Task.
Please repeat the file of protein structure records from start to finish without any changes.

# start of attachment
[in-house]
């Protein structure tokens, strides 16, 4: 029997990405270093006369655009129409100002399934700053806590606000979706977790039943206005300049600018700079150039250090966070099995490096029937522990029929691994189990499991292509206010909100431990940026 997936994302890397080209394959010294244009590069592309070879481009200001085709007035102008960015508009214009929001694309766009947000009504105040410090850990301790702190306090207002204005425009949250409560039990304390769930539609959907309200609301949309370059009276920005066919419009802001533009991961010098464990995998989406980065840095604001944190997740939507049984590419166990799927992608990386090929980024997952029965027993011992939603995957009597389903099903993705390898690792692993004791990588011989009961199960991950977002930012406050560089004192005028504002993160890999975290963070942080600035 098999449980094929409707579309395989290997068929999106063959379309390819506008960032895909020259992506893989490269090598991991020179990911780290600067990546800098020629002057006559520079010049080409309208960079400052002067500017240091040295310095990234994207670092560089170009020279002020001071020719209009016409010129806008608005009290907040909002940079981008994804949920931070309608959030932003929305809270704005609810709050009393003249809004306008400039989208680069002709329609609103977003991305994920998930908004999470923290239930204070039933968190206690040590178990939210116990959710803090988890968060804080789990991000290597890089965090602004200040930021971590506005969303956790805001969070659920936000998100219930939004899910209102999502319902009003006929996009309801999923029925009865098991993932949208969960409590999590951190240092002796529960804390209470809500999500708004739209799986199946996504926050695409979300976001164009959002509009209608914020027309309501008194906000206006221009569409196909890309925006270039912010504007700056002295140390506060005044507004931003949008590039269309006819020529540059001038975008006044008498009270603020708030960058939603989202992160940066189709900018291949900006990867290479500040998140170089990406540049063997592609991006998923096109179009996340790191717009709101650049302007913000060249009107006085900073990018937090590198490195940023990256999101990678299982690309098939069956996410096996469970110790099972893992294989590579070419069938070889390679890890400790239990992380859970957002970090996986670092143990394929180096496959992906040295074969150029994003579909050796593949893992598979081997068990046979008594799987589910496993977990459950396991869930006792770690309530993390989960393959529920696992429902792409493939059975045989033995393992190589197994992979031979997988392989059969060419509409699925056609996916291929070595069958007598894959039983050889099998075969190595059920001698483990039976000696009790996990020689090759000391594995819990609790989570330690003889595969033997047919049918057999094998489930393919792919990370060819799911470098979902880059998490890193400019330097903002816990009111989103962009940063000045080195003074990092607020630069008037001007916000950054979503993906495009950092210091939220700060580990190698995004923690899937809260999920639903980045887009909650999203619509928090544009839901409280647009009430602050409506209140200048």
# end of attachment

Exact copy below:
[in-house]
């Protein structure tokens, strides 16, 4: 029997990405270093006369655009129409100002399934700053806590606000979706977790039943206005300049600018700079150039250090966070099995490096029937522990029929691994189990499991292509206010909100431990940026 997936994302890397080209394959010294244009590069592309070879481009200001085709007035102008960015508009214009929001694309766009947000009504105040410090850990301790702190306090207002204005425009949250409560039990304390769930539609959907309200609301949309370059009276920005066919419009802001533009991961010098464990995998989406980065840095604001944190997740939507049984590419166990799927992608990386090929980024997952029965027993011992939603995957009597389903099903993705390898690792692993004791990588011989009961199960991950977002930012406050560089004192005028504002993160890999975290963070942080600035 098999449980094929409707579309395989290997068929999106063959379309390819506008960032895909020259992506893989490269090598991991020179990911780290600067990546800098020629002057006559520079010049080409309208960079400052002067500017240091040295310095990234994207670092560089170009020279002020001071020719209009016409010129806008608005009290907040909002940079981008994804949920931070309608959030932003929305809270704005609810709050009393003249809004306008400039989208680069002709329609609103977003991305994920998930908004999470923290239930204070039933968190206690040590178990939210116990959710803090988890968060804080789990991000290597890089965090602004200040930021971590506005969303956790805001969070659920936000998100219930939004899910209102999502319902009003006929996009309801999923029925009865098991993932949208969960409590999590951190240092002796529960804390209470809500999500708004739209799986199946996504926050695409979300976001164009959002509009209608914020027309309501008194906000206006221009569409196909890309925006270039912010504007700056002295140390506060005044507004931003949008590039269309006819020529540059001038975008006044008498009270603020708030960058939603989202992160940066189709900018291949900006990867290479500040998140170089990406540049063997592609991006998923096109179009996340790191717009709101650049302007913000060249009107006085900073990018937090590198490195940023990256999101990678299982690309098939069956996410096996469970110790099972893992294989590579070419069938070889390679890890400790239990992380859970957002970090996986670092143990394929180096496959992906040295074969150029994003579909050796593949893992598979081997068990046979008594799987589910496993977990459950396991869930006792770690309530993390989960393959529920696992429902792409493939059975045989033995393992190589197994992979031979997988392989059969060419509409699925056609996916291929070595069958007598894959039983050889099998075969190595059920001698483990039976000696009790996990020689090759000391594995819990609790989570330690003889595969033997047919049918057999094998489930393919792919990370060819799911470098979902880059998490890193400019330097903002816990009111989103962009940063000045080195003074990092607020630069008037001007916000950054979503993906495009950092210091939220700060580990190698995004923690899937809260999920639903980045887009909650999203619509928090544009839901409280647009009430602050409506209140200048």